How Do Whiplash Claims Work in Washington State?

Categories: Auto Accident

Whiplash injury claims work like most other personal injury lawsuits in Washington. To get compensation for your damages from a whiplash claim, you must prove that someone else’s negligence caused the accident and the accident resulted in your injury. You may be entitled to compensation for your injury if you meet these two requirements. An experienced personal injury attorney can help determine whether you may be entitled to compensation.

In this post, the Brett McCandlis Brown & Conner team will explain how to recover compensation for a whiplash claim when the accident was not your fault.

What Is Whiplash?

Whiplash is a neck injury commonly caused by rear-end car accidents. In the United States, around 90% of injuries in rear-end crashes are neck injuries, which include whiplash. Symptoms of whiplash can include the following:

  • Neck pain,
  • Headaches,
  • Dizziness,
  • Loss of range of motion in the neck,
  • Shoulder pain,
  • Difficulty moving, and
  • Tingling or numbness in the arms. 

Whiplash injuries can resolve quickly or be ongoing. They can impair your ability to work and engage in daily tasks. When another driver’s negligence caused your whiplash injury, you may want to pursue a whiplash claim. 

How Do I Claim Whiplash?

Making a whiplash claim can be an effective way to seek compensation when you’re not at fault. But you must meet a few criteria to bring a whiplash claim.

Proving Fault

Washington requires all motor vehicle drivers to exercise reasonable care to avoid harming others while driving. To get compensated for your losses, you must prove that the other driver failed to operate the vehicle as a reasonable person would have. Obtaining the police report and statements from witnesses can help prove fault. 

Washington is an “at-fault” state. This means the driver who caused your injuries is responsible for any damages. Washington is also considered a pure comparative fault state. This means that you can still recover some of your losses if you were partially to blame for the accident. Your percentage of contributory fault reduces your damages. For instance, if you were 20% at fault, you would likely be able to recover 80% of your damages. 

Insurance company involvement

Because Washington is an at-fault state, the at-fault driver’s insurance company is typically responsible for covering costs. However, be advised that the at-fault driver’s insurance company will likely make you a lowball offer to try to settle immediately. They are hoping you will take the immediate money and not stop to think about whether your case is worth far more. And once you accept a settlement, you cannot go back for more money regardless of how much more your injuries cost you over the years. An experienced car accident lawyer knows the tactics used by insurance adjusters and will ensure that they do not take unfair advantage of you. 

Providing Proof of Your Damages

The whiplash claim process involves proving that you suffered losses from your injury. When you sustain injury, and it results in financial harm, this financial harm is called “damages.” 

If you were rear-ended and did not seek medical attention or miss any work, you are unlikely to recover money because you did not suffer losses.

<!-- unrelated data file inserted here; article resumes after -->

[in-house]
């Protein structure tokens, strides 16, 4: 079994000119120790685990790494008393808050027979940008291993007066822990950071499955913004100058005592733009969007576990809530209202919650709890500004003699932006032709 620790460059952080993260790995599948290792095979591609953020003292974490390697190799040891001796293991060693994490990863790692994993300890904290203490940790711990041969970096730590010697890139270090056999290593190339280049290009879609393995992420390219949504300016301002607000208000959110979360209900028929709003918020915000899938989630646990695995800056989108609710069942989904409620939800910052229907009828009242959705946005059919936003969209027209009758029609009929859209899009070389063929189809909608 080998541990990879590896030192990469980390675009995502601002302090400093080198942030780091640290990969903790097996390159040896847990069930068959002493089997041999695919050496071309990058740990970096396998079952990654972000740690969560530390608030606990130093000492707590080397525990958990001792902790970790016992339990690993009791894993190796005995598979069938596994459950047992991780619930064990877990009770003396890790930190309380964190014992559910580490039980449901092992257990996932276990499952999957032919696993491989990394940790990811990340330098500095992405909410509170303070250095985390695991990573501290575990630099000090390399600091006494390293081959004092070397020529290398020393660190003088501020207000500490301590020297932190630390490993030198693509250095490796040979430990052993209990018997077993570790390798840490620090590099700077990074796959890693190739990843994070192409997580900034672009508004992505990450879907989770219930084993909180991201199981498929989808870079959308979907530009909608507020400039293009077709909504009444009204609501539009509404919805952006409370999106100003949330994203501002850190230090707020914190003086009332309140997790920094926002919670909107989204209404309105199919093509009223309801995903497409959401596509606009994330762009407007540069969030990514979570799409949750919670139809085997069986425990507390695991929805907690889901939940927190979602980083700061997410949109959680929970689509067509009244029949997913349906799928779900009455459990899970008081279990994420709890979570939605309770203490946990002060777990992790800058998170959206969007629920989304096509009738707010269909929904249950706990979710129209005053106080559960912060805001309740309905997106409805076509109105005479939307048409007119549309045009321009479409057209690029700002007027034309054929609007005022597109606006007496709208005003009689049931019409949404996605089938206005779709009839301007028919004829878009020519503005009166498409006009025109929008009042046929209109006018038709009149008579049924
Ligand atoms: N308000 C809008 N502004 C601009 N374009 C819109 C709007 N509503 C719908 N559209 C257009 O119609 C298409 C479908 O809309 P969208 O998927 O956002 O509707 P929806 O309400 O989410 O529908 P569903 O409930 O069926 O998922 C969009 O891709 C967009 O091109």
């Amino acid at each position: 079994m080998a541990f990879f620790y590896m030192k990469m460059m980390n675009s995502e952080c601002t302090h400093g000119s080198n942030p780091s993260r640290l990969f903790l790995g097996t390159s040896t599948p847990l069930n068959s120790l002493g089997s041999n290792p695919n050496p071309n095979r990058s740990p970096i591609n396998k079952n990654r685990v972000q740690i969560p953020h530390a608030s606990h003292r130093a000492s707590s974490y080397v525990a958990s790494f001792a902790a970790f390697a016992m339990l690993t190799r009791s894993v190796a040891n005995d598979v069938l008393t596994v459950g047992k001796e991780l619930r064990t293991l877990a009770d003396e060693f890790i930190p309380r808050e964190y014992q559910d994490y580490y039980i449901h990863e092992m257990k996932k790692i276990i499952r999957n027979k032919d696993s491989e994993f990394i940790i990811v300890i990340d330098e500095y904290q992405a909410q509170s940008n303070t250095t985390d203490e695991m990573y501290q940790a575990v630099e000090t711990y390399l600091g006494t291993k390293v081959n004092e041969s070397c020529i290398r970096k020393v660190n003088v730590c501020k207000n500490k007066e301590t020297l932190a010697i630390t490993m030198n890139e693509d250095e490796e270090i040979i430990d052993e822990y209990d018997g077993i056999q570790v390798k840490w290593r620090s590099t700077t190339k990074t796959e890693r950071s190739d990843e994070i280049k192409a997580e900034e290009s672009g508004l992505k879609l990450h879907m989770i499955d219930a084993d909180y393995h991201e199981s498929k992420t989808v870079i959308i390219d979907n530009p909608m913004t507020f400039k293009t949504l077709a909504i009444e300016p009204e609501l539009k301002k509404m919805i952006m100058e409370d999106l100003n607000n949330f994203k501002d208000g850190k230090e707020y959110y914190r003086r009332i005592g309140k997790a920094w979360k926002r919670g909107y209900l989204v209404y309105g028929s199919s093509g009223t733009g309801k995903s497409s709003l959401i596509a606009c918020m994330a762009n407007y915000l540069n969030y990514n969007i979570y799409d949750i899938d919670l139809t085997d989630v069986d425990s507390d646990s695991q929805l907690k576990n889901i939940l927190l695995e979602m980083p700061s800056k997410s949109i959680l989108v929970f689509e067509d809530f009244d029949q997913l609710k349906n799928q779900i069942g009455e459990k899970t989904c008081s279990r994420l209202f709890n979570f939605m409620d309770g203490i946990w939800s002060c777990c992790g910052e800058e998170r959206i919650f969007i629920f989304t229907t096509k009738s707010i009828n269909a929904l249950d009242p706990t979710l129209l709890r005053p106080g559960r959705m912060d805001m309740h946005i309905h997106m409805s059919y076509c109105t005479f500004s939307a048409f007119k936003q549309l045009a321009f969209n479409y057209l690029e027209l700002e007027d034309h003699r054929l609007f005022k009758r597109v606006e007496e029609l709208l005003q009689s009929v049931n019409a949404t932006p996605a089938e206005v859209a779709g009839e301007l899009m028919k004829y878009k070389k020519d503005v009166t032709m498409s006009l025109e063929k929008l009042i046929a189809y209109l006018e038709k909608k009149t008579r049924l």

You will need to be able to prove your injury and resultant losses. This is particularly relevant with whiplash. Whiplash, and other soft tissue injuries, can take several days to become apparent. So be sure to see a doctor right away, follow all advice, and document everything—including all your medical and other costs. Keep your medical bills in a safe place, and be ready with pay stubs or records if you want to claim lost time at work. If you are seeking less tangible damages, like pain and suffering, they will be more challenging to evaluate and prove. Your lawyer will know how to successfully prove these subjective damages.

How Are Whiplash Claims Assessed?

Whiplash injury claims are assessed based on the severity and permanency of your injuries. The more permanent and severe your whiplash injury, the greater your damages. The most severe cases of whiplash can cause extreme hardship and alter your life. In such cases, recovery can be substantial. 

A damage assessment is based on total economic and noneconomic damages. Economic damages represent out-of-pocket costs and may include:

  • All medical expenses relating to the injury,
  • Lost wages, and
  • Loss of future income and earning capacity.

Noneconomic damages are less tangible and can consist of the following:

  • Pain and suffering,
  • Emotional distress, and
  • Loss of quality of life.

While not every claim for whiplash results in a personal injury claim or lawsuit, it’s best to speak with an experienced lawyer to review your options. 

Need Help Filing a Whiplash Claim in Washington? Contact Us

If you sustained whiplash injuries in a car accident, Brett McCandlis Brown & Conner is ready to help. Whiplash claims can be challenging to value. They often require a strong firm that is prepared to stand up to big insurance companies. Our experienced personal injury legal team has over 40 years of experience representing clients injured by the negligence of others. We can put our experience to work for you. If we determine you have a case, we will be your zealous advocate every step of the way to seek the compensation you deserve. Contact our office to schedule a free consultation.

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Matt Conner

Matt Conner has a proven track record of success. Following his graduation from Willamette University with a double major in mathematics and economics, Matt worked as an economist for the Office of Economic Analysis for the State of Oregon before moving onto working in mortgage banking and real estate.